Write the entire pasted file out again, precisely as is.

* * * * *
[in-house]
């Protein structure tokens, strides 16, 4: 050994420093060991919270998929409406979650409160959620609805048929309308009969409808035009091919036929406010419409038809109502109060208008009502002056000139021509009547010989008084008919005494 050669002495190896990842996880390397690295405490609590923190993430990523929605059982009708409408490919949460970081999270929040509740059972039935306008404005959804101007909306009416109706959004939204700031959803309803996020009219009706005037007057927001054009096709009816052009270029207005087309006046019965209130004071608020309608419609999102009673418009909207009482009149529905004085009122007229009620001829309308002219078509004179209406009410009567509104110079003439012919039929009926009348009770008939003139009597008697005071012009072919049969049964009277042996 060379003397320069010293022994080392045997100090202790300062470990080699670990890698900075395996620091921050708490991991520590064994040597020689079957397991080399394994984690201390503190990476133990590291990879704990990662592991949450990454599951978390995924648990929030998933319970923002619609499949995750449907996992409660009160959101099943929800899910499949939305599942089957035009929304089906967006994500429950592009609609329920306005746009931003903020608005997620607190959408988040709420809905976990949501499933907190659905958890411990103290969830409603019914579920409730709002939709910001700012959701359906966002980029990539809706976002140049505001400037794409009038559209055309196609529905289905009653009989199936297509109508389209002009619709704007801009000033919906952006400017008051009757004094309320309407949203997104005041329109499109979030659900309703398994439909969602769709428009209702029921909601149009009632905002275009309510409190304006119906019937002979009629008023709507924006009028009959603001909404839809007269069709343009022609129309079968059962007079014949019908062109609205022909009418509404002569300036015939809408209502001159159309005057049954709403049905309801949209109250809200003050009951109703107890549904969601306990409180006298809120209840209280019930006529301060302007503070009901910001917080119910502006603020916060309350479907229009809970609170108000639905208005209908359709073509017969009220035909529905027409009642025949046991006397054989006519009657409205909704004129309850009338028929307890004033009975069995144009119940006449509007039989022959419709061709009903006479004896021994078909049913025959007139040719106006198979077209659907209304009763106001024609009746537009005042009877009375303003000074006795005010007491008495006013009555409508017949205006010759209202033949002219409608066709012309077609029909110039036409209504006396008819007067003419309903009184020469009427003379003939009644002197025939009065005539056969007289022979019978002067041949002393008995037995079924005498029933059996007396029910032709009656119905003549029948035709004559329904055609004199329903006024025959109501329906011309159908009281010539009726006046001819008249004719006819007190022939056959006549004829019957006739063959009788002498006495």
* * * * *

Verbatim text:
[in-house]
């Protein structure tokens, strides 16, 4: 050994420093060991919270998929409406979650409160959620609805048929309308009969409808035009091919036929406010419409038809109502109060208008009502002056000139021509009547010989008084008919005494 050669002495190896990842996880390397690295405490609590923190993430990523929605059982009708409408490919949460970081999270929040509740059972039935306008404005959804101007909306009416109706959004939204700031959803309803996020009219009706005037007057927001054009096709009816052009270029207005087309006046019965209130004071608020309608419609999102009673418009909207009482009149529905004085009122007229009620001829309308002219078509004179209406009410009567509104110079003439012919039929009926009348009770008939003139009597008697005071012009072919049969049964009277042996 060379003397320069010293022994080392045997100090202790300062470990080699670990890698900075395996620091921050708490991991520590064994040597020689079957397991080399394994984690201390503190990476133990590291990879704990990662592991949450990454599951978390995924648990929030998933319970923002619609499949995750449907996992409660009160959101099943929800899910499949939305599942089957035009929304089906967006994500429950592009609609329920306005746009931003903020608005997620607190959408988040709420809905976990949501499933907190659905958890411990103290969830409603019914579920409730709002939709910001700012959701359906966002980029990539809706976002140049505001400037794409009038559209055309196609529905289905009653009989199936297509109508389209002009619709704007801009000033919906952006400017008051009757004094309320309407949203997104005041329109499109979030659900309703398994439909969602769709428009209702029921909601149009009632905002275009309510409190304006119906019937002979009629008023709507924006009028009959603001909404839809007269069709343009022609129309079968059962007079014949019908062109609205022909009418509404002569300036015939809408209502001159159309005057049954709403049905309801949209109250809200003050009951109703107890549904969601306990409180006298809120209840209280019930006529301060302007503070009901910001917080119910502006603020916060309350479907229009809970609170108000639905208005209908359709073509017969009220035909529905027409009642025949046991006397054989006519009657409205909704004129309850009338028929307890004033009975069995144009119940006449509007039989022959419709061709009903006479004896021994078909049913025959007139040719106006198979077209659907209304009763106001024609009746537009005042009877009375303003000074006795005010007491008495006013009555409508017949205006010759209202033949002219409608066709012309077609029909110039036409209504006396008819007067003419309903009184020469009427003379003939009644002197025939009065005539056969007289022979019978002067041949002393008995037995079924005498029933059996007396029910032709009656119905003549029948035709004559329904055609004199329903006024025959109501329906011309159908009281010539009726006046001819008249004719006819007190022939056959006549004829019957006739063959009788002498006495």